What You Can See on March 10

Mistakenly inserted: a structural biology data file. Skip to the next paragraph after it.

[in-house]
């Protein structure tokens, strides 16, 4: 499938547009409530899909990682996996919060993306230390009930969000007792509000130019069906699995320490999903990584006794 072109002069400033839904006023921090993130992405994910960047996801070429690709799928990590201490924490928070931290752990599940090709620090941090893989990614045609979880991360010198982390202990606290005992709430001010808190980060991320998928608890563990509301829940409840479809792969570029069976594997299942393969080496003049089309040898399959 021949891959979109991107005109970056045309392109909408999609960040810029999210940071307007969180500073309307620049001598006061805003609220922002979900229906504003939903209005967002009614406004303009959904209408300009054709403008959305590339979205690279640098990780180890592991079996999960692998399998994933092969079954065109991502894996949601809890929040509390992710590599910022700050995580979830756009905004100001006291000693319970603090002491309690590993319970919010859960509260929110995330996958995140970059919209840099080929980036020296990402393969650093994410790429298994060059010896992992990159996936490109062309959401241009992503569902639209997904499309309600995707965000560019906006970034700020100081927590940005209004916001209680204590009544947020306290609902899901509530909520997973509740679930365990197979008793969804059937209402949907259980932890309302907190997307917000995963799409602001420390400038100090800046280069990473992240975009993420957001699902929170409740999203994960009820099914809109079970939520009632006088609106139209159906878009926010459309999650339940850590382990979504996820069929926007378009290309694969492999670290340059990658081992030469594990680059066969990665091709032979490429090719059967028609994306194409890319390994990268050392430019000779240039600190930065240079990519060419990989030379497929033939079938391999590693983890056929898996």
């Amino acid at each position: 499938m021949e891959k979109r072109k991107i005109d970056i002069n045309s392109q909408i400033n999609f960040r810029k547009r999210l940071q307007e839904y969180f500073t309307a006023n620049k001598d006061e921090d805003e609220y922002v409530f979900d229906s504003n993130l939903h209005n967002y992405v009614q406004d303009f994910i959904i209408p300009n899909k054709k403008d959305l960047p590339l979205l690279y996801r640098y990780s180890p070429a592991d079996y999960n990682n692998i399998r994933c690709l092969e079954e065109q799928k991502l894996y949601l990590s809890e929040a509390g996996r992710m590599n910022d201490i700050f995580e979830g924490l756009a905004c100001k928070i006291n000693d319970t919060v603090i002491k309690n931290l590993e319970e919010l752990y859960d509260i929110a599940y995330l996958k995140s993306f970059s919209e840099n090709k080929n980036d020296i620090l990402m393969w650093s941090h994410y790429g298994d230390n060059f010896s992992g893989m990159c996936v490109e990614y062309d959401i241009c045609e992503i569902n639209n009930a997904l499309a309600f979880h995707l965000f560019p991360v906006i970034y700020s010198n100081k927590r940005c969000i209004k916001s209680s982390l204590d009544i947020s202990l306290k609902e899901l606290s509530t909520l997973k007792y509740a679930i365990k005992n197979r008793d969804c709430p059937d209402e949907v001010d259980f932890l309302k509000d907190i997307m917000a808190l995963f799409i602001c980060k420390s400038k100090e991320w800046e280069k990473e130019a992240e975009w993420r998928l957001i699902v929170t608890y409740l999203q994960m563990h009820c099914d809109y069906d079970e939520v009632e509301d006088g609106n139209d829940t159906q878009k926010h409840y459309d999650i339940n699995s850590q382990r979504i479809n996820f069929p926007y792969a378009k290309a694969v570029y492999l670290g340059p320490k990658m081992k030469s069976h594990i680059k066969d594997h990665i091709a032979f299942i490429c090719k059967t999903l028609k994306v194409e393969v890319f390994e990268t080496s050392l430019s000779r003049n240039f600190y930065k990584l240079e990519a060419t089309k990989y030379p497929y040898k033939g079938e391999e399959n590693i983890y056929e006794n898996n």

From Audubon’s Earth Almanac by Ted Williams and compiled in “Wild Moments,” edited by Connie Isbell, Illustrations by John Burgoyne, Storey Publishing, 174 pages. Golden Harbinger If you thought the first bright wildflower of spring was a small dandelion, look closer. It’s probably coltsfoot—a diminutive, look-alike relative from Eurasia and Africa that’s now naturalized in most of America. Officially, it’s a weed, but in the bleakness of March one has difficulty generating much antipathy toward the gaudy, golden blooms bravely pushing through mud and snow. Oddly, the flowers die before the horse-hoof-shaped leaves appear, a trait that convinced early botanists that the plant was leafless. Both flower and leaves have been used as cough medicine for at least 2,000 years. The silk crowning the seedheads is favored as nesting material by chickadees and goldfinches. Backyard Wolves When snowpacks shrink and the wet earth stirs with insect life, hungry wolf spiders—common most everywhere on the planet, especially in the United States—emerge from their dens and burrows. These stout, hairy arachnids can reach two inches in length. All 3,000 known species lack the ability to spin webs; instead, they pursue their prey, sometimes running it down like wolves (though not in packs), sometimes ambushing it like cougars. Eight prominent eyes allow a wolf spider to take in the scene above and behind. A male courts a female by tapping the ground and waving his front legs and two armlike, sperm-transferring appendages, called pedipalps, at her. The female totes her eggs in a sac, and when the young emerge they may ride on her back.